• [https://www.osha.gov/pls/oshaweb/owadisp.show_document?p_id=9761&p_table=standards OSHA - List of Highly Hazardous Chemicals]
  • Occupational Safety and Health Act text
  • National Institute for Occupational Safety and Health
Notes and References
  1. Web site: FY 2015 Department of Labor Budget in Brief .
  2. Web site: [https://www.osha.gov/about.html About OSHA].
  3. Web site: [https://www.osha.gov/history/OSHA_HISTORY_3360s.pdf OSHA History]. Department of Labor.
  4. Web site: [https://www.osha.gov/dcsp/osp/faq.html#oshaprogram What is an OSHA State Program].
  5. Web site: [https://www.osha.gov/pls/oshaweb/owadisp.show_document?p_table=OSHACT&p_id=3373 Section 19 of the OSHA Act of 1970: Federal Agency Safety Programs and Responsibilities]. Department of Labor.
  6. Web site: [https://www.osha.gov/workers.html#3 Who OSHA Covers].
  7. Web site: [https://www.osha.gov/as/opa/worker/employer-responsibility.html Employer Responsibilities].
  8. Web site: [https://www.osha.gov/dep/standards-policy-statement-memo-04-28-10.html OSHA Training Standards Policy Statement].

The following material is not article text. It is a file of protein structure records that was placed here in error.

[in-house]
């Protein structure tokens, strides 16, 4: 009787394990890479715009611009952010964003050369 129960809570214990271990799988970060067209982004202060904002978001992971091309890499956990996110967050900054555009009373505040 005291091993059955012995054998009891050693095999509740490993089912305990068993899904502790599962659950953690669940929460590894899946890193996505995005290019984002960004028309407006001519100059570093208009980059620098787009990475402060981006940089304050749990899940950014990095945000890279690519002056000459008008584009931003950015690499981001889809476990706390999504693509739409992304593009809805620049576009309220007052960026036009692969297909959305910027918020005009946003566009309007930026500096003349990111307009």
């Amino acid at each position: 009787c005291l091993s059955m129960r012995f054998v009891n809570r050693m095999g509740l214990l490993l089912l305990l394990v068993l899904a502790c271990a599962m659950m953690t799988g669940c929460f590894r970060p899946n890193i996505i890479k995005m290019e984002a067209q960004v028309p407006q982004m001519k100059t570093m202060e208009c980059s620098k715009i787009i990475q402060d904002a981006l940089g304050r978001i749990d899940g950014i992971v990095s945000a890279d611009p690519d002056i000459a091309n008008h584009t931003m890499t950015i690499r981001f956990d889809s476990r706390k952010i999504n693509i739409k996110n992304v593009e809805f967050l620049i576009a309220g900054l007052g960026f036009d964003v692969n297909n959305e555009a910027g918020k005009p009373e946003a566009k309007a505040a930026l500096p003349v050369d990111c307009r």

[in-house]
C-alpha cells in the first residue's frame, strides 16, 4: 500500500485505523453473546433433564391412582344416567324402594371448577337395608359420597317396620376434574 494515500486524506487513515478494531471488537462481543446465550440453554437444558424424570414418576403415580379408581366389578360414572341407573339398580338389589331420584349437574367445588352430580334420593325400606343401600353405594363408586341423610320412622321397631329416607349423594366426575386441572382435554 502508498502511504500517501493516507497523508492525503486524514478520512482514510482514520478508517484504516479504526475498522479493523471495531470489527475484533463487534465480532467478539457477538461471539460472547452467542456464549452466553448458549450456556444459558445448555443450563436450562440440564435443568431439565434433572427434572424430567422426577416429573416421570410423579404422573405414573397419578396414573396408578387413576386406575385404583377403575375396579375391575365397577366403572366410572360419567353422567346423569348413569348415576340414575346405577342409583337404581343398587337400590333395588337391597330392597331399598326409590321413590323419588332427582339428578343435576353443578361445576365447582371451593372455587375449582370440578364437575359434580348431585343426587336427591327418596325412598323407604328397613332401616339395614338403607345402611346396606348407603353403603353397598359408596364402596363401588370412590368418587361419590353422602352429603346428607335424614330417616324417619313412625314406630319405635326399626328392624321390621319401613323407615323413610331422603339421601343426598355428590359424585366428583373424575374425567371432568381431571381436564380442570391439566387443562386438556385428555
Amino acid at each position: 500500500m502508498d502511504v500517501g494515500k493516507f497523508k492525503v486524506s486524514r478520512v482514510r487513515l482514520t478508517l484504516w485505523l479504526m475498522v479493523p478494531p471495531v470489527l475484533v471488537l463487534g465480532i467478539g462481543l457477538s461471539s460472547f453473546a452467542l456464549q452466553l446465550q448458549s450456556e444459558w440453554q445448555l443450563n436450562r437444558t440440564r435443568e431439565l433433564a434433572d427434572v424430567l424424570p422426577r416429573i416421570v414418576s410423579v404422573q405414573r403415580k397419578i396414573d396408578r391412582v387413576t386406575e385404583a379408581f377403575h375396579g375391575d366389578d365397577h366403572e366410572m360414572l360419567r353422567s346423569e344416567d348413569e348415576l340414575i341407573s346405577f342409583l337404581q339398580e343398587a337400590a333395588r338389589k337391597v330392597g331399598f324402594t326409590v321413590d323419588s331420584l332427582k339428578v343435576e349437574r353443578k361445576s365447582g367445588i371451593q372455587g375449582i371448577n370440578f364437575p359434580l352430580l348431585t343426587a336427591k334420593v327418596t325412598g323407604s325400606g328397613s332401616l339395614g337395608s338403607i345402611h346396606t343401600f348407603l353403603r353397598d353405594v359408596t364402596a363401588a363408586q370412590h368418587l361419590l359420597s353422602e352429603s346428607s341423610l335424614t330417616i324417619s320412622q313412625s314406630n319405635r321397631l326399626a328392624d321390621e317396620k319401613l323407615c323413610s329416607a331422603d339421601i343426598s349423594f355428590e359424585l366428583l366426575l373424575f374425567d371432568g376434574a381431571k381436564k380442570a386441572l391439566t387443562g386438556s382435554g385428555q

9. Web site: [https://www.osha.gov/Publications/osha3151.html Personal Protective Equipment Booklet].
  10. Web site: [https://www.osha.gov/OshDoc/data_General_Facts/ppe-factsheet.pdf Personal Protective Equipment fact sheet].
  11. Web site: [https://www.osha.gov/OshDoc/data_General_Facts/factsheet-inspections.pdf OSHA Inspections].
  12. Web site: [https://www.osha.gov/recordkeeping/index.html OSHA Injury and Illness Recordkeeping and Reporting Requirements].
  13. Web site: [https://www.osha.gov/Publications/osha3165.pdf Job Safety and Health: It's the Law Poster].
  14. Web site: The Whistleblower Protection Program .
  15. Web site: [https://www.osha.gov/workers.html#2 Worker's Rights].
  16. Web site: [https://www.osha.gov/as/opa/worker/complain.html How to File a Confidential Complaint with OSHA].
  17. Web site: [https://www.osha.gov/temp_workers/index.html Temporary Workers].
  18. Web site: [https://www.osha.gov/law-regs.html OSHA Law and Regulations].
  19. Web site: [https://www.osha.gov/oshstats/commonstats.html Commonly Used Statistics].
  20. Web site: Death on the Job: the Toll of Neglect. 20th Edition, 2011. AFL-CIO.